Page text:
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NintendoLogic

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About NintendoLogic

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    Minnesota Purple Rage
  • Birthday 11/21/1981

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  1. NintendoLogic

    1974

    I think Inoki vs. Kintaro Oki on 10/10 would be right up the collective alleys of the SC crew. It begins with Inoki sucker punching Oki as he removes his robe, so you know it's only a matter of time before things explode. The rough uncooperative grappling in the beginning mainly serves to build up the tension. Sure enough, it eventually escalates to the point where Oki is obliterating Inoki with headbutts, even busting him open hardway. The finish is kind of anticlimactic, but what can you do. https://njpwworld.com/p/s_series_00005_1_1
  2. NintendoLogic

    2000

    My pick for a dark horse challenger: You've got a number of things going on here. It's the main event of All Japan's first post-split Budokan show. It's the return of the prodigal son Tenryu after a decade. It's an almost-rematch of the 1988 RWTL final. It's Stan Hansen's last great match. It's by far the best thing Taiyo Kea has ever been involved with. Check it out.
  3. NintendoLogic

    Backlash XIV - 5/6/2018

    Interesting how Reigns keeps getting put in the main event in cities where extenuating circumstances that have absolutely nothing to do with Reigns himself compel fans to leave early.
  4. NintendoLogic

    Backlash XIV - 5/6/2018

    When I think of Daniel Bryan, the first thing that comes to mind is "spot monkey who needs to be reined in by a ring general." On that note, I strongly doubt that fans would have left early en masse if he were in the main event. Or Styles/Nakamura.
  5. NintendoLogic

    Backlash XIV - 5/6/2018

    This is a pretty damning indictment of Big Cass. Having a decent match with Daniel Bryan should be just about the easiest thing imaginable, but he needed two agents to put one together for him. And it wasn't even that good.
  6. NintendoLogic

    Backlash XIV - 5/6/2018

    Wrestling is fake. They can concoct a storyline explanation out of thin air if they need to.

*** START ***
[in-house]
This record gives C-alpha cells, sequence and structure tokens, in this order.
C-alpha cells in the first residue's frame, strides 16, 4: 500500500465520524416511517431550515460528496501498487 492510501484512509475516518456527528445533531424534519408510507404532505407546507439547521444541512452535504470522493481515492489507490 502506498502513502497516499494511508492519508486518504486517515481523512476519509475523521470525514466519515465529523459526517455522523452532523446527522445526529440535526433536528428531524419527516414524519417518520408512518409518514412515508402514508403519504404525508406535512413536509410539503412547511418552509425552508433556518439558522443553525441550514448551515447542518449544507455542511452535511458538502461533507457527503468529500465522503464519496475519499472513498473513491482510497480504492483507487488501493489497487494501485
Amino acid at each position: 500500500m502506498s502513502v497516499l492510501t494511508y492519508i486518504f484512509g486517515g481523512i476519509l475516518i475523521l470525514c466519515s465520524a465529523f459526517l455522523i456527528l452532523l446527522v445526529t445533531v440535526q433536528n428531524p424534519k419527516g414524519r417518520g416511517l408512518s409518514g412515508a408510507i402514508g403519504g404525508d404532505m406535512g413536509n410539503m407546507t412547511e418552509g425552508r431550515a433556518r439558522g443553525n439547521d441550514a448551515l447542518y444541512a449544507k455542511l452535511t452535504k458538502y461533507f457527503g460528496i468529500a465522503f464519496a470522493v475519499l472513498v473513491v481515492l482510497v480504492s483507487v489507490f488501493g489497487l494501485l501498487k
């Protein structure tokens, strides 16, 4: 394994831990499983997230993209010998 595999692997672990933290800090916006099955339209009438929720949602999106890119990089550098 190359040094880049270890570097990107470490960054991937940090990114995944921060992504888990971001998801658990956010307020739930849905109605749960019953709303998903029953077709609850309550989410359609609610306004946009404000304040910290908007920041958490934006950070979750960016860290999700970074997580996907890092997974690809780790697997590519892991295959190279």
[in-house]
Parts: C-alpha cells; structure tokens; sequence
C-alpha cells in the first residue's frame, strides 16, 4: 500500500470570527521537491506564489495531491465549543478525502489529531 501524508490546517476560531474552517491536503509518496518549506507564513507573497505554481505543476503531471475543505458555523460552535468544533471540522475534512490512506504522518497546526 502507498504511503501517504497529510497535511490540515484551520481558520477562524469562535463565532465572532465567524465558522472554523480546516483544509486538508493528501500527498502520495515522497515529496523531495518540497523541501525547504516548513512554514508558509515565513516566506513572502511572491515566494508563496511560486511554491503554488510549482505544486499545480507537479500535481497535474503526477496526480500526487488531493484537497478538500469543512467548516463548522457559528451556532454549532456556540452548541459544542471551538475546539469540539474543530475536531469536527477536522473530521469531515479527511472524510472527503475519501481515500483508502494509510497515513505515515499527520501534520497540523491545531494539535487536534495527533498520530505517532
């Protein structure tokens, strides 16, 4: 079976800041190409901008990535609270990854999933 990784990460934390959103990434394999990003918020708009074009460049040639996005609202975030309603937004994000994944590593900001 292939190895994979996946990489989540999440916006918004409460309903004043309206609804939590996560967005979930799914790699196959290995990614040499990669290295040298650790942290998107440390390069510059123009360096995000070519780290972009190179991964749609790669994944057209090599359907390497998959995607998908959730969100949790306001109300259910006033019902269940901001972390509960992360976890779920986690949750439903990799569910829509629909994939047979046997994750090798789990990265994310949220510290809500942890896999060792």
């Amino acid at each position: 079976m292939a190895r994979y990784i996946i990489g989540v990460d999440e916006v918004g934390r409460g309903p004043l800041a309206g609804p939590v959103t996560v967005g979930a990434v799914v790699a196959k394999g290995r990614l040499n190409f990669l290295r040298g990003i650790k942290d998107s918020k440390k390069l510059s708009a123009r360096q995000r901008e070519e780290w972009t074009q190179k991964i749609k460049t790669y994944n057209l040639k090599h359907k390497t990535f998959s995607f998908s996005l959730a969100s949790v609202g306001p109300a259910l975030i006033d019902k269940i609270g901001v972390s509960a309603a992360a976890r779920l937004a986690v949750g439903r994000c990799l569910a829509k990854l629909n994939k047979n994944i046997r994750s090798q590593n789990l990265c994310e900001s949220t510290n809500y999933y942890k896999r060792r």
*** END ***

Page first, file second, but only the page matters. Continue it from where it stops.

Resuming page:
7. NintendoLogic

    C+A May!!

    How about this Regal/Steamboat house show match? Their match at Fall Brawl is a bit unfairly maligned, but this is probably better.
  8. Let me begin by saying how jarring it is to see Casas as a smiling babyface. Not that he's a bad tecnico (he's a great one, in fact), but it's just so far removed from what I expect to see. On that note, I was kind of surprised to see Santo on the rudo team. I thought he had returned to the tecnico side by this point. I guess not. Santo/Casas and Atlantis/Panther obviously need no introduction, but I have no idea what beef Niebla and Warrior have with each other, if at all. The first fall is mostly contested on the mat, and it's as good as you'd expect. I especially liked Warrior and Niebla busting out the Rick Rude tombstone spot. The second fall is kind of perfunctory to the point where I can't remember anything that happened in it. The third fall is when all hell breaks loose. It's one of those falls where so much is happening that it's hard to keep track of it all. It probably comes across a lot better watching it live in the arena. We get a cheap unmasking DQ finish, which I assume was an attempt to set the table for an Atlantis/Panther apuesta match that obviously never happened. Fun match overall. It wouldn't be my pick for 1998 MOTY (neither would Kandori/Hotta, for that matter), but I'm glad I watched it.